- Reasons you might love it: Adriene has a darling, low-pressure personality and her videos are very peaceful and relaxing. She has yoga videos of all lengths and for all situations (headaches, anxiety, back pain, stress, sore muscles, and more). If you’re new to yoga, her 30 Days of Yoga is a great place to start while in quarantine. Plus, if you’re lucky, her adorable dog Benji will make an appearance!
- Reasons it may not be a good fit: This may be dangerous Internet territory but I would be remiss if I did not mention that yoga sometimes encourages spiritual practices. Emptying your mind and connecting with the spiritual realm provides opportunities for harmful spiritual attack. While Adriene rarely incorporates these practices, you should be aware. Take the videos for the excellent stretching and breathing exercises, and use the time of mental clarity to meditate on God’s word or to pray (Philippians 4:8).
- Type of workout: cardio, strength, and some equipment workouts
- Reasons you might love it: Led by two certified personal trainers, the workouts are balanced and effective and come in a wide variety of lengths. Got 10 minutes? Got 45? There’s a video for that. They have options for all skill levels – they even have an awesome seated workout. If you have some home equipment you’d like to utilize (dumbbells, kettlebells, etc.), they’ve got you covered.
- Reasons it may not be a good fit: If you don’t love calisthenics or you prefer a workout that is a distraction from the fact that it’s exercise (i.e. dancing or kickboxing), this may not be the channel for you.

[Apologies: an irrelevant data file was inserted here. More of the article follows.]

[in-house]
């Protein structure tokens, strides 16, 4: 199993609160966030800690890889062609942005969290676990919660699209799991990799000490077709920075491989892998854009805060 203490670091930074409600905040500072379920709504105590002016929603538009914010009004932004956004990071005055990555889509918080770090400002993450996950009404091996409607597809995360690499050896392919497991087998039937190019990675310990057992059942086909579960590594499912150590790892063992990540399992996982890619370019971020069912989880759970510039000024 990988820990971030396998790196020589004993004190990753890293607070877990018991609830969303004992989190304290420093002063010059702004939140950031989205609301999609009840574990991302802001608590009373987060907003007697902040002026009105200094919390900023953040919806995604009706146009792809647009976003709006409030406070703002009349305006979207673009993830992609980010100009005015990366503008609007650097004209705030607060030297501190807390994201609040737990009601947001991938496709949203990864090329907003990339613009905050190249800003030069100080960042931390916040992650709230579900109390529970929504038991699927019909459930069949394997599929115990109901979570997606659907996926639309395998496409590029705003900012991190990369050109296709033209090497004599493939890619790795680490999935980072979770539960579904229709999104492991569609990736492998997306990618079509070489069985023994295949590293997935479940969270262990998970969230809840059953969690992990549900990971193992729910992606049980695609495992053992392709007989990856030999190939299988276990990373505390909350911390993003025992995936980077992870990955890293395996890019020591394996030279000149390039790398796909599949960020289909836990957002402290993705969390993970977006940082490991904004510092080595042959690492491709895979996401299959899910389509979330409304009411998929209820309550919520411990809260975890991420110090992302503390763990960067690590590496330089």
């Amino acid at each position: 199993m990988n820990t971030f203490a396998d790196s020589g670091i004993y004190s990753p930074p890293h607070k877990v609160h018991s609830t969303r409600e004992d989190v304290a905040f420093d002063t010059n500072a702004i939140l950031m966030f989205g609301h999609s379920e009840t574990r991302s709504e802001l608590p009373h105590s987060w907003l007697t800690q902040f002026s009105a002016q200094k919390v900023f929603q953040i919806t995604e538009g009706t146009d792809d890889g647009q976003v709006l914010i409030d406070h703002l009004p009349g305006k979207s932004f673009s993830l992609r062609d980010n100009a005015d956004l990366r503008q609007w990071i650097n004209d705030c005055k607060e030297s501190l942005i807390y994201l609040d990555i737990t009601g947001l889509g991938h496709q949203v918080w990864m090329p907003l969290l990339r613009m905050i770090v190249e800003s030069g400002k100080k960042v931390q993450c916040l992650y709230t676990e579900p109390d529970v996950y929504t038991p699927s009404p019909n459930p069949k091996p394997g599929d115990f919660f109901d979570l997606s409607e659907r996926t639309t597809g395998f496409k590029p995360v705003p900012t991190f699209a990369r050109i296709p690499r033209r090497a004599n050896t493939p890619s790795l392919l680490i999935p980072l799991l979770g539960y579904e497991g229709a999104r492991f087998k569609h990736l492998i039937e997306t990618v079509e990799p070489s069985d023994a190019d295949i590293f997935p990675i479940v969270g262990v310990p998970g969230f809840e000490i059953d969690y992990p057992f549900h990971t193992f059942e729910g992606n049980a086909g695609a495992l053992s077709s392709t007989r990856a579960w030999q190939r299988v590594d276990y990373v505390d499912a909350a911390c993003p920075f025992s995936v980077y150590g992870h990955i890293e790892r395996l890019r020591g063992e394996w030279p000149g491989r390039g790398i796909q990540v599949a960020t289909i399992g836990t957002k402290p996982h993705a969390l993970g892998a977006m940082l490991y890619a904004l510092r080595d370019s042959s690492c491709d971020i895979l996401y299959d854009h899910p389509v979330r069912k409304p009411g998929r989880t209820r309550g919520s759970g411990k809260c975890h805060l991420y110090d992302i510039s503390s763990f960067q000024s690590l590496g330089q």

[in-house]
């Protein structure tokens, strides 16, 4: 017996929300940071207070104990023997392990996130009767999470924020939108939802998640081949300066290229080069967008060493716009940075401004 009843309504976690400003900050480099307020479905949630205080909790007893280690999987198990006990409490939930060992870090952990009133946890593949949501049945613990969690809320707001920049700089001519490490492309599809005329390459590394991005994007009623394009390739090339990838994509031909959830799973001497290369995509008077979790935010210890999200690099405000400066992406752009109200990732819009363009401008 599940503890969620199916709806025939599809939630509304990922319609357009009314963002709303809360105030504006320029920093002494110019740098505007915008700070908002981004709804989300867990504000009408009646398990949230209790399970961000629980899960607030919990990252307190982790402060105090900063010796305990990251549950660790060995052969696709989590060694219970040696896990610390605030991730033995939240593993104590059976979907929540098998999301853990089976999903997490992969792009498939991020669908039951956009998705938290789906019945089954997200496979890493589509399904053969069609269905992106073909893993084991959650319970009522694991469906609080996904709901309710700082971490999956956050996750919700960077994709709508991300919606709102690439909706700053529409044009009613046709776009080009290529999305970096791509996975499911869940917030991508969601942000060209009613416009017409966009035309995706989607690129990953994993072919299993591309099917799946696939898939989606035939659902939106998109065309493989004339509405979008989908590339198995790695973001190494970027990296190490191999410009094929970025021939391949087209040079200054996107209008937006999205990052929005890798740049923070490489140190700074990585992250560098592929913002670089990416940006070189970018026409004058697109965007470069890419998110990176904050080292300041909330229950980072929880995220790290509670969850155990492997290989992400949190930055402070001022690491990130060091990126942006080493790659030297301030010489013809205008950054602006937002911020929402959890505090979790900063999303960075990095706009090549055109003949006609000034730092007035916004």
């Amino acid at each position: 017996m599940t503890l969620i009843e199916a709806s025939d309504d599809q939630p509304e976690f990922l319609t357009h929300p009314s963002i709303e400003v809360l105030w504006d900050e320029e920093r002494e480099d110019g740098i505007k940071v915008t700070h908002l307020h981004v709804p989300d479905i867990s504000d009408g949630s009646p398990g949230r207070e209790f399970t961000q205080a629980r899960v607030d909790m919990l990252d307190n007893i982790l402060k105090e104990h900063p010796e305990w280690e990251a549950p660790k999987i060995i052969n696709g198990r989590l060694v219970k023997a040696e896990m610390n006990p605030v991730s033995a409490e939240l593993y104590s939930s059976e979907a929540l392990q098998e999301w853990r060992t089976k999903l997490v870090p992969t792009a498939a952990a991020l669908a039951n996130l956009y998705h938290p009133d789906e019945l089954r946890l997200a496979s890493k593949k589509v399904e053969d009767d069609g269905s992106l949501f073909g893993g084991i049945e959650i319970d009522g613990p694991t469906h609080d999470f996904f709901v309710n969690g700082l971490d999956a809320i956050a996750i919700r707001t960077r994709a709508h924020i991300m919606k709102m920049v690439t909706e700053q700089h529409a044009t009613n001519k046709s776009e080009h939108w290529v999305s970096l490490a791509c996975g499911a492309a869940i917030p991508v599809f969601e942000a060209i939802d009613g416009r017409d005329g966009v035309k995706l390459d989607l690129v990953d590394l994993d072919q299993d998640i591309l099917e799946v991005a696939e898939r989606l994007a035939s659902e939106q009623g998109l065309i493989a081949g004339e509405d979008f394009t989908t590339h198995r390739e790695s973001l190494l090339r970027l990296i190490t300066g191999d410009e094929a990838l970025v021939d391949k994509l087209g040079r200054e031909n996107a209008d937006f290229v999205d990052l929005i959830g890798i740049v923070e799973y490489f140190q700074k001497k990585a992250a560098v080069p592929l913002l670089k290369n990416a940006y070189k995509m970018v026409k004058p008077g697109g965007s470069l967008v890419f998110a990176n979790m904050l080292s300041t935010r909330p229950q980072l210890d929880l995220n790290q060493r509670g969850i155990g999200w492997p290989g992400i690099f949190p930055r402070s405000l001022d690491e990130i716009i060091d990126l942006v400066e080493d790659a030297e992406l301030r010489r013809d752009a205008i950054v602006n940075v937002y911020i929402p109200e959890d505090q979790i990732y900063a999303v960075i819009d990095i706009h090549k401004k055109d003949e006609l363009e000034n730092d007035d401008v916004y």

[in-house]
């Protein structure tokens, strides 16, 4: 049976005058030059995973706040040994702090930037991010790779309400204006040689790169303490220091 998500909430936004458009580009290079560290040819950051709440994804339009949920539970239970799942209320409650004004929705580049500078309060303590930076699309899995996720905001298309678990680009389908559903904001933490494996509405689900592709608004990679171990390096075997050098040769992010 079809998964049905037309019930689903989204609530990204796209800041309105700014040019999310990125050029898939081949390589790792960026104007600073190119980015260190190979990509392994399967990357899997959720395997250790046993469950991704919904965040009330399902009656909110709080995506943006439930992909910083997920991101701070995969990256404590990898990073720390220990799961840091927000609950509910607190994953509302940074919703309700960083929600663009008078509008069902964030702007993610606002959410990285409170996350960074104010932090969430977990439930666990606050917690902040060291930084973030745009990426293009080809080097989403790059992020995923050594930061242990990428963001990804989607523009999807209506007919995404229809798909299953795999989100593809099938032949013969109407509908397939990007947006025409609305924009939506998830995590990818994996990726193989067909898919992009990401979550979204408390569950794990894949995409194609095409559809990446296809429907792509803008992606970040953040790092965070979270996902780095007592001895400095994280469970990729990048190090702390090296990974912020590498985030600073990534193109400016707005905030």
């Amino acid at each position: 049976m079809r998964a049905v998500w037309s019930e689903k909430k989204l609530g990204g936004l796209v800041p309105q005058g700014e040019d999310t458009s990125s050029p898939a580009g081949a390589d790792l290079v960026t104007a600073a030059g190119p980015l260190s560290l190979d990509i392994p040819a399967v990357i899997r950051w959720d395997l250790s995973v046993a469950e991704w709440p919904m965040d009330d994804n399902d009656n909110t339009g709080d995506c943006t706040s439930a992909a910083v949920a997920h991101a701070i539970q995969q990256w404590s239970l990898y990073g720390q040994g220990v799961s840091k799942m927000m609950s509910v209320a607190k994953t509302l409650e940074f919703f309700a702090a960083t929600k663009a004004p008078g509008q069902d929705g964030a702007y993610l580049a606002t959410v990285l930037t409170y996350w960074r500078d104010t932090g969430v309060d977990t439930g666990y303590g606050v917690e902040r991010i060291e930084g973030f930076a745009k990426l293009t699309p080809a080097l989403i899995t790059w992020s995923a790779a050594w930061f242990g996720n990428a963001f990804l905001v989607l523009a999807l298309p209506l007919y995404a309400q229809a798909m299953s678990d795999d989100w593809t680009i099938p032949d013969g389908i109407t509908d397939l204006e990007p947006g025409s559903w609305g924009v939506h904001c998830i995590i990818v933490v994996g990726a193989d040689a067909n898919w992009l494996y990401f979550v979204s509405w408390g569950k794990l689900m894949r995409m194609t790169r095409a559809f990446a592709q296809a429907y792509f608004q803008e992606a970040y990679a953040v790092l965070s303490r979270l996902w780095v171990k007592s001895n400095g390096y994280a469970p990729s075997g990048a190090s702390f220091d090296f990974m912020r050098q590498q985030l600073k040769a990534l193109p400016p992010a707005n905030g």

Hopefully these Youtube channels may provide you with some fresh activities to try while you’re riding out the Coronavirus storm. Hang in there. Don’t put a lot of pressure on yourself to be as active as you normally are. This is a difficult time for many of us, and while activity can help with stress reduction, it won’t help if you’re stressed about the workouts themselves. Give yourself some grace and patience as you find your footing. Look for workouts you really enjoy, and stay safe and healthy!
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Sometimes starting a new exercise plan can be overwhelming. One nice thing about being more active is that you have a lot of options, but that can also be a struggle. Many people are confused about what types of exercises they “should” do and how they should do them. This post will give you some tips on selecting exercises and making a sustainable (and dare I say, enjoyable?) exercise plan.
Keep in mind that any new exercise plan should be approved by your doctor, particularly if you have any chronic diseases or injuries. Use this form to guide you as you plan to safely increase your physical activity.
What are your goals?